The 50 75 100 Solution: Build Better Relationships
Having trouble in relationships is part of being human. Everyone comes at the world from two different perspectives, and sometimes those perspectives lead to a clash. It’s unavoidable, but most of the time, it can be smoothed over or worked through with little trouble. When it can’t, you can turn to The 50-75-100 Solution.
Bryan Falchuk is quick to say that his solution will not work in every scenario, for which I commend him. So many self-help authors make it seem as though they can fix every one of your problems, and it’s refreshing to come across one who admits his work will not help in every event. Still, unless you are in need of help either from law enforcement or medical professionals, his simple solution will help a great deal in your relationships with others.
Another thing I found refreshing is how versatile his method is. While his main example of how he’s used it in his life is between him and his wife, he provides examples of how it can work between family members and even at work. With enough forethought, it could even be used in every interaction you have, even with perfect strangers. In fact, I would recommend using it with customer service. Very often, relationship advice deals with romantic relationships, and while those are a large part of many people’s lives, the vast majority of relationships we have will be with people we aren’t romantically attached to. They are with family, and coworkers, and complete strangers, and it’s such a relief to have advice that could fit any and all of those.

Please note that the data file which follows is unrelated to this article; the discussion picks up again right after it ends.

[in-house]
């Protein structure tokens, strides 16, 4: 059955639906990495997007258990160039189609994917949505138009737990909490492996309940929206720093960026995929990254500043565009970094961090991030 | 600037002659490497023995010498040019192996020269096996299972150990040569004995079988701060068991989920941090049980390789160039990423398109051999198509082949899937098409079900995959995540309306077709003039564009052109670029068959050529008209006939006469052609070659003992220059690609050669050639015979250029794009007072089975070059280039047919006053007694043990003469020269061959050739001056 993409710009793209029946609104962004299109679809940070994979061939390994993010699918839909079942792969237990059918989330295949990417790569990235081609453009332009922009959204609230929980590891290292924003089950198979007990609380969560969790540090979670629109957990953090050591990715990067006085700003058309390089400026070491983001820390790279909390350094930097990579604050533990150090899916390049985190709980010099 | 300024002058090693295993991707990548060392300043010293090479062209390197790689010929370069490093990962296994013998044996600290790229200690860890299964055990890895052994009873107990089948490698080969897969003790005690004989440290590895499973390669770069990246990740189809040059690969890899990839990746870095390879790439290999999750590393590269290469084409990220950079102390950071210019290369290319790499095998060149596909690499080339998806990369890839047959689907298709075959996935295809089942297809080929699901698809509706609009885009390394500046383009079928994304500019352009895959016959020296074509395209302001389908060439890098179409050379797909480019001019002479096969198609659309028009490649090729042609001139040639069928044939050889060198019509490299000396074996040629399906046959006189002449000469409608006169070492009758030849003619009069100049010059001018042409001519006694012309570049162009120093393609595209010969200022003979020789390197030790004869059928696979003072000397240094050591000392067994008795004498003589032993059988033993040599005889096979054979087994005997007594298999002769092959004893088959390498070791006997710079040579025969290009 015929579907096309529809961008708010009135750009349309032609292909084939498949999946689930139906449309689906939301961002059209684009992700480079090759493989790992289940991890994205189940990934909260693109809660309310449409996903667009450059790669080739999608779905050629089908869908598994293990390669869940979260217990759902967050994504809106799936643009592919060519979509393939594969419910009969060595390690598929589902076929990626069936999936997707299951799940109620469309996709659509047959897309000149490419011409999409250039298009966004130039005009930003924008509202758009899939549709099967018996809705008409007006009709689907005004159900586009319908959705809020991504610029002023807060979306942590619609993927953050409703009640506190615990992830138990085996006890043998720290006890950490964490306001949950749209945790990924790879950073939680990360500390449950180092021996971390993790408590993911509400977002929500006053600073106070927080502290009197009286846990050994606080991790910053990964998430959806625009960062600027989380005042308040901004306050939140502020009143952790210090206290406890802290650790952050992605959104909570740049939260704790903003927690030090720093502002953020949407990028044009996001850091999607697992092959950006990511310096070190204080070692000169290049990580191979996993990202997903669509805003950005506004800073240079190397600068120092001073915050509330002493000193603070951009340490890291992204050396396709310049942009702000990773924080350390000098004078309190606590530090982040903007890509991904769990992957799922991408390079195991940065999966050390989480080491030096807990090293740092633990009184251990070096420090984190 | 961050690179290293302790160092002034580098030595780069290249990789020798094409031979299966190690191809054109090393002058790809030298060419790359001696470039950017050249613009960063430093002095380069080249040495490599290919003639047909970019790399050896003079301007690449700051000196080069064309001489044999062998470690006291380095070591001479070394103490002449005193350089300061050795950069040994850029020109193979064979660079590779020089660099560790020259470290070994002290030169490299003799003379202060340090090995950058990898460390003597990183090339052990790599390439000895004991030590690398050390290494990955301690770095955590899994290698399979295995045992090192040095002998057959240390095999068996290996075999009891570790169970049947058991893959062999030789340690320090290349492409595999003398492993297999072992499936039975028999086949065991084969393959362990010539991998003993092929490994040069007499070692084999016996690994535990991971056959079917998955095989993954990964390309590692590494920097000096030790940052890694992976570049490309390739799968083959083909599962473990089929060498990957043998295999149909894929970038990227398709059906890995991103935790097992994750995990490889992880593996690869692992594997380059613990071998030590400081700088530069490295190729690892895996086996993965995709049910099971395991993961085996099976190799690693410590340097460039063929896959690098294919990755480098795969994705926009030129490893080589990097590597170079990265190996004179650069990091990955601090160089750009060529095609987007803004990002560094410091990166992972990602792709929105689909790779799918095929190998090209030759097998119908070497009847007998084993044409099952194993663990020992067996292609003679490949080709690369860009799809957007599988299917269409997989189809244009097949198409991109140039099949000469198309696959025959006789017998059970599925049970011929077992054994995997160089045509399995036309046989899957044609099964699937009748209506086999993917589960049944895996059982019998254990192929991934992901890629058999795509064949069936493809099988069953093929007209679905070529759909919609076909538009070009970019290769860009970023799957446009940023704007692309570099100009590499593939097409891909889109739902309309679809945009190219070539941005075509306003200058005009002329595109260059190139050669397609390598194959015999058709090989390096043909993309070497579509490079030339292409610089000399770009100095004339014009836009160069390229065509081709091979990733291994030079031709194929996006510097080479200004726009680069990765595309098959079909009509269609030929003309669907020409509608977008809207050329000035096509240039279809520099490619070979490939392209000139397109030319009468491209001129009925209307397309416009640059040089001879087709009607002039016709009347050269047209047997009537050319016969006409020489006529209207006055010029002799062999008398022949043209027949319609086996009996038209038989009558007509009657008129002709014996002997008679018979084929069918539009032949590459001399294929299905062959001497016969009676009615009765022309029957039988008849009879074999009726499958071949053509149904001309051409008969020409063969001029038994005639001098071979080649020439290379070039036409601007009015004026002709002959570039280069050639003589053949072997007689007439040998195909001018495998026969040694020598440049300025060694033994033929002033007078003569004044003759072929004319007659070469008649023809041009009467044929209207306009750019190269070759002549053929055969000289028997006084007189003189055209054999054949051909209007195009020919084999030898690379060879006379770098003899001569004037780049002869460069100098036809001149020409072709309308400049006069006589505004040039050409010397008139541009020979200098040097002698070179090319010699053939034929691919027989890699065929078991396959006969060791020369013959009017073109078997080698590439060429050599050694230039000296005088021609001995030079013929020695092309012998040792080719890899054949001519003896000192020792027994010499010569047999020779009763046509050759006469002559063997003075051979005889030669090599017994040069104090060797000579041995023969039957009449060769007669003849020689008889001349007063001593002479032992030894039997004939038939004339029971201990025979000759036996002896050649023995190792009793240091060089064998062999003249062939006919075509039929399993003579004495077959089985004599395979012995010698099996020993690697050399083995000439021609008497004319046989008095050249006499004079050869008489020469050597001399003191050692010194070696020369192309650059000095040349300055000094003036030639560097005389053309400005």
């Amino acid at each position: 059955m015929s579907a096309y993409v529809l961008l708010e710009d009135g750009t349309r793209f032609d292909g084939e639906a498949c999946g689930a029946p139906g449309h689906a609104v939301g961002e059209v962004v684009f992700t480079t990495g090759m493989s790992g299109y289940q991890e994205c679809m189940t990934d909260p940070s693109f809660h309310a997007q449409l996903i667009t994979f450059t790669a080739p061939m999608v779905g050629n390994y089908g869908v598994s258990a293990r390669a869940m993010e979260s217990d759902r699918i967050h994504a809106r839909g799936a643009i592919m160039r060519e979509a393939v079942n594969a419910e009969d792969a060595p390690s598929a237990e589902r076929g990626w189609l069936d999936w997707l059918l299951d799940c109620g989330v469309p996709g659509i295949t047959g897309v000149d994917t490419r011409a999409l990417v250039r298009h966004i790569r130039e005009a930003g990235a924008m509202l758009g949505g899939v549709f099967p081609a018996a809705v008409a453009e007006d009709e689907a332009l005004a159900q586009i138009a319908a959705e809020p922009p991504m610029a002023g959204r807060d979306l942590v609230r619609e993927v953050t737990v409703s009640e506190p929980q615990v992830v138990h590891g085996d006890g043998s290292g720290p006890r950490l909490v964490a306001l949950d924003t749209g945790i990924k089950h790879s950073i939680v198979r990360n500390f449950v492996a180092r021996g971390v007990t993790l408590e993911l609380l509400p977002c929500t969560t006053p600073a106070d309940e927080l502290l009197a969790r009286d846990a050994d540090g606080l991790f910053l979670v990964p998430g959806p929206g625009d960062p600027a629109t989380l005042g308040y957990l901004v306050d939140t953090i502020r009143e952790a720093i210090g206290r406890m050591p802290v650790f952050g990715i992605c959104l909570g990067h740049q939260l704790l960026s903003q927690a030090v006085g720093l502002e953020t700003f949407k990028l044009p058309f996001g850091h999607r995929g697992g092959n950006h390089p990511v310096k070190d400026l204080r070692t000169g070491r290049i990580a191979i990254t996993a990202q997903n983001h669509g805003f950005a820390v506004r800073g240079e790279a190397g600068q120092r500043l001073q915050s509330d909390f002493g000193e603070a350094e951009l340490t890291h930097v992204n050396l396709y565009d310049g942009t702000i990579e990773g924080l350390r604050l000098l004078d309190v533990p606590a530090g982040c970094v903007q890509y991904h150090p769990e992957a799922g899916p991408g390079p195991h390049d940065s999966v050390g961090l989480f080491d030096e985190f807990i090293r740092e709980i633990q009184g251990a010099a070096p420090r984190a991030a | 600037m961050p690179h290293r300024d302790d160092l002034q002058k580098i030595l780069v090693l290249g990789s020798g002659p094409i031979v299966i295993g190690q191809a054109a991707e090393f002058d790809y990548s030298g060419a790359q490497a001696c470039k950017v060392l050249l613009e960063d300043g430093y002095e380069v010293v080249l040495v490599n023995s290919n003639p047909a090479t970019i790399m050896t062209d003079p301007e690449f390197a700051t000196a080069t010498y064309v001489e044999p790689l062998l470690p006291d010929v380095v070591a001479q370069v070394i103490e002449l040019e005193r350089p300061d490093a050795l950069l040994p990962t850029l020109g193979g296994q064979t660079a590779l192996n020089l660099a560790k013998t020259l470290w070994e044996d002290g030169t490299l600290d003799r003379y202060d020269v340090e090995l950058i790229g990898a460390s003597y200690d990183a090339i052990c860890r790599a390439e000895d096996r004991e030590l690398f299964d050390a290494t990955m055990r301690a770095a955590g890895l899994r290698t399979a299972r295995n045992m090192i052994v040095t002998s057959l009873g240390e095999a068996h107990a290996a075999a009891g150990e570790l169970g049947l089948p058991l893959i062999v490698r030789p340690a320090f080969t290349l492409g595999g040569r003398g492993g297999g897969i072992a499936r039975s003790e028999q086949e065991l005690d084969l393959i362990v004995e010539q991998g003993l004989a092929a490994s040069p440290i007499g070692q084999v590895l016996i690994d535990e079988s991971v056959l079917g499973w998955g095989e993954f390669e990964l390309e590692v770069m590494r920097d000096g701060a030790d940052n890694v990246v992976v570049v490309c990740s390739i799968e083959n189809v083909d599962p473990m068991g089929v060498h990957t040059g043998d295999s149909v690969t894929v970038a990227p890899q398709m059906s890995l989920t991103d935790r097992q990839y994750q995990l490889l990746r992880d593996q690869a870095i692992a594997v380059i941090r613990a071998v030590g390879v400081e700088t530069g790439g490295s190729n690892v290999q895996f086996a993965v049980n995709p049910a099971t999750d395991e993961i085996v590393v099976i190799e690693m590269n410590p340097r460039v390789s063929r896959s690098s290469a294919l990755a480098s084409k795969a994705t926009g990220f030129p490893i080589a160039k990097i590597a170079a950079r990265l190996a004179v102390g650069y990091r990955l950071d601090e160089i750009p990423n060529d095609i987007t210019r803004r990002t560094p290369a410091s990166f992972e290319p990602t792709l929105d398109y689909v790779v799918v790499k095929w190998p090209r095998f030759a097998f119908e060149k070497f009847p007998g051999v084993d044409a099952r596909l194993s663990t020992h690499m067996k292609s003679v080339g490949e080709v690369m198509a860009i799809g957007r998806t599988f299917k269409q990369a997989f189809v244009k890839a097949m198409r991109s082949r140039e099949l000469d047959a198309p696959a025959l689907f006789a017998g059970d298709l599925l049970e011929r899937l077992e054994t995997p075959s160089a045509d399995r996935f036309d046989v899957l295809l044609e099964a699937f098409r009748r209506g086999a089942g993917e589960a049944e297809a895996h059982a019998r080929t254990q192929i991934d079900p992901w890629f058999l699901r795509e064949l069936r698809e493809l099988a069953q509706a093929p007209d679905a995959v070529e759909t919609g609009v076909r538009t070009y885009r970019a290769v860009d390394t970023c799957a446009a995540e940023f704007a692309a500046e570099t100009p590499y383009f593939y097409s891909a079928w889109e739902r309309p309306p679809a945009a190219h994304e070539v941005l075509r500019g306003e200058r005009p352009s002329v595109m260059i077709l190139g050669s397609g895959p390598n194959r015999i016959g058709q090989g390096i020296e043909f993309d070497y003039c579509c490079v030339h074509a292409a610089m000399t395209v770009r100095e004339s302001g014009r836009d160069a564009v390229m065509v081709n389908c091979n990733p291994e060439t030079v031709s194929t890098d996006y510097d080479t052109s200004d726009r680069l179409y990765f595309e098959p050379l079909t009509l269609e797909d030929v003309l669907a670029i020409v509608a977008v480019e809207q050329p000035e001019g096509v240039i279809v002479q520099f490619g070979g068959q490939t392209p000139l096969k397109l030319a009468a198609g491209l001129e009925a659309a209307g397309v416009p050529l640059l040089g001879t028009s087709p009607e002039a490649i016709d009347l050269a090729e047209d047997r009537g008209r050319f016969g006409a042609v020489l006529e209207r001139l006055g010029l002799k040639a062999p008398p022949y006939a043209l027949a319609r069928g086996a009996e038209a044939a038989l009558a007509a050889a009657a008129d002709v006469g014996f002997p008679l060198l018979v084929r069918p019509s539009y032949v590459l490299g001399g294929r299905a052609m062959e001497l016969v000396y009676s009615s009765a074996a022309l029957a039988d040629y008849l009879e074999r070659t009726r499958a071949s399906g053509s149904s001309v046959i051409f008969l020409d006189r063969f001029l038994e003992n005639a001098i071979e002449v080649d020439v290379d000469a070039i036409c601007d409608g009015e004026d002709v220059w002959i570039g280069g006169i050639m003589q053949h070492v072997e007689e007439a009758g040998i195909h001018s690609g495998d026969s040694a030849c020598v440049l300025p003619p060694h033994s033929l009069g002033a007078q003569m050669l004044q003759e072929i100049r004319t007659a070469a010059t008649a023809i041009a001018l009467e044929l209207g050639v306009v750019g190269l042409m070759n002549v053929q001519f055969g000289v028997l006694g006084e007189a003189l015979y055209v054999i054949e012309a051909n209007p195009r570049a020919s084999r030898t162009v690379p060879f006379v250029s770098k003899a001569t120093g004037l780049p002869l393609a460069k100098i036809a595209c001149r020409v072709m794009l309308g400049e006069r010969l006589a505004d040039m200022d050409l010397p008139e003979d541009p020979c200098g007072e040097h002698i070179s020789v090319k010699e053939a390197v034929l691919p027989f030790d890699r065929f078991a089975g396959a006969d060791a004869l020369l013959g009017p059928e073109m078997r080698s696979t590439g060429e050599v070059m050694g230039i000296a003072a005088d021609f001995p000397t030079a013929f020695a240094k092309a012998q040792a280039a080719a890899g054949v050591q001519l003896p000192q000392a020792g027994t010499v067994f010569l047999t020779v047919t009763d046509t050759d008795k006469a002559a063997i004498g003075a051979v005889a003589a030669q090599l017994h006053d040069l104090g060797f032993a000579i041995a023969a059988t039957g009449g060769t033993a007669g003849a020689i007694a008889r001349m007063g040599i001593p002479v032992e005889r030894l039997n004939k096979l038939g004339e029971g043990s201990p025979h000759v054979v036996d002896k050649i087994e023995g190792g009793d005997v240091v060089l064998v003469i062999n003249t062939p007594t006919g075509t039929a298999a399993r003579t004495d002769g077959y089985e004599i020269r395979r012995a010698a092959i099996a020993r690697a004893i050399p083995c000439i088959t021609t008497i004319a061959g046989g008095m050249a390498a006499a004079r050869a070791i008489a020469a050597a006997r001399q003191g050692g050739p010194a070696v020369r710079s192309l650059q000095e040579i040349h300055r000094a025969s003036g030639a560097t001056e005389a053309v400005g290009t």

The short version of The 50-75-100 Solution is that you control more of any given interaction than you think you do. Falchuk gives a better explanation of the full solution than I ever could, so if even that snippet piques your interest, I strongly advise you pick up the book. If you feel skeptical about it, I would still recommend you find a copy and flip through it. None of it feels mystical or improbable in any way. Falchuk takes a no-nonsense, down-to-earth look at human interaction and presents it as a math problem. While at points it feels oversimplified, the basic advice is sound, and it’s an excellent beginning that I would love to see expanded upon someday. At less than one hundred pages, the book is easy to read and digest, but it’s interesting enough that it still left me wanting more.
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